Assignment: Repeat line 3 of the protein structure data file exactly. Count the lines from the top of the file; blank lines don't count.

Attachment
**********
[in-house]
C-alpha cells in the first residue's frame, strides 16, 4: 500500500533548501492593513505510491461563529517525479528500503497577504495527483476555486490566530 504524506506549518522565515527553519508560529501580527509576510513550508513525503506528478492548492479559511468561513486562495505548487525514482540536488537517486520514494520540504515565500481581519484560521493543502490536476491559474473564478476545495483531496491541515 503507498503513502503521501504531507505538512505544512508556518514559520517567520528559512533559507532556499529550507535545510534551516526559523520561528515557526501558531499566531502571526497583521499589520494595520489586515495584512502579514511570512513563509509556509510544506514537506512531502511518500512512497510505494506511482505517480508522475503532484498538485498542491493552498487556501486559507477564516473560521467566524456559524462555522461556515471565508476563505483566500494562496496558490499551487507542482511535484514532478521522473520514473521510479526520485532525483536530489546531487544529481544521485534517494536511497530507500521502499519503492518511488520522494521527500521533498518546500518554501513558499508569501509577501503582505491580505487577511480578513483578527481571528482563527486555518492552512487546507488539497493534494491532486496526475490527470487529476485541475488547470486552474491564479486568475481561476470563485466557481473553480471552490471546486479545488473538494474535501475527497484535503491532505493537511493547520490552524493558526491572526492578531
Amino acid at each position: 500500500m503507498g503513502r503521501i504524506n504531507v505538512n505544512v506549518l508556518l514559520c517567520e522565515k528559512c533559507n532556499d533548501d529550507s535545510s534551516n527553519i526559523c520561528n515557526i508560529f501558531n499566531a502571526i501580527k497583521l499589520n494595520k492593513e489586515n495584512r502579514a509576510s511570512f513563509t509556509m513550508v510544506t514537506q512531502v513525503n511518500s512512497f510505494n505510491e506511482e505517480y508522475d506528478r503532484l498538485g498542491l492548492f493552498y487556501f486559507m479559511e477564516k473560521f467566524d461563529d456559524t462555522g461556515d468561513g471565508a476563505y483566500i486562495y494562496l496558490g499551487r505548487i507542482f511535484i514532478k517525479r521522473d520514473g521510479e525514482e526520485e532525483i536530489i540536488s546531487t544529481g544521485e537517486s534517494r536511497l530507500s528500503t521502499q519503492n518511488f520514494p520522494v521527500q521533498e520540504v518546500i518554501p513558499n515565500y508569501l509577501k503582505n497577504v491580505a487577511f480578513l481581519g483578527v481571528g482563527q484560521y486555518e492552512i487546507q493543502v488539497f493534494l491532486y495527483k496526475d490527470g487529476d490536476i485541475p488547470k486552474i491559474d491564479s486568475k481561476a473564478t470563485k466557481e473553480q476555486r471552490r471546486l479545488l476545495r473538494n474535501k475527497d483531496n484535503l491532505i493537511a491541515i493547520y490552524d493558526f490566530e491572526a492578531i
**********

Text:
Amino acid at each position: 500500500m503507498g503513502r503521501i504524506n504531507v505538512n505544512v506549518l508556518l514559520c517567520e522565515k528559512c533559507n532556499d533548501d529550507s535545510s534551516n527553519i526559523c520561528n515557526i508560529f501558531n499566531a502571526i501580527k497583521l499589520n494595520k492593513e489586515n495584512r502579514a509576510s511570512f513563509t509556509m513550508v510544506t514537506q512531502v513525503n511518500s512512497f510505494n505510491e506511482e505517480y508522475d506528478r503532484l498538485g498542491l492548492f493552498y487556501f486559507m479559511e477564516k473560521f467566524d461563529d456559524t462555522g461556515d468561513g471565508a476563505y483566500i486562495y494562496l496558490g499551487r505548487i507542482f511535484i514532478k517525479r521522473d520514473g521510479e525514482e526520485e532525483i536530489i540536488s546531487t544529481g544521485e537517486s534517494r536511497l530507500s528500503t521502499q519503492n518511488f520514494p520522494v521527500q521533498e520540504v518546500i518554501p513558499n515565500y508569501l509577501k503582505n497577504v491580505a487577511f480578513l481581519g483578527v481571528g482563527q484560521y486555518e492552512i487546507q493543502v488539497f493534494l491532486y495527483k496526475d490527470g487529476d490536476i485541475p488547470k486552474i491559474d491564479s486568475k481561476a473564478t470563485k466557481e473553480q476555486r471552490r471546486l479545488l476545495r473538494n474535501k475527497d483531496n484535503l491532505i493537511a491541515i493547520y490552524d493558526f490566530e491572526a492578531i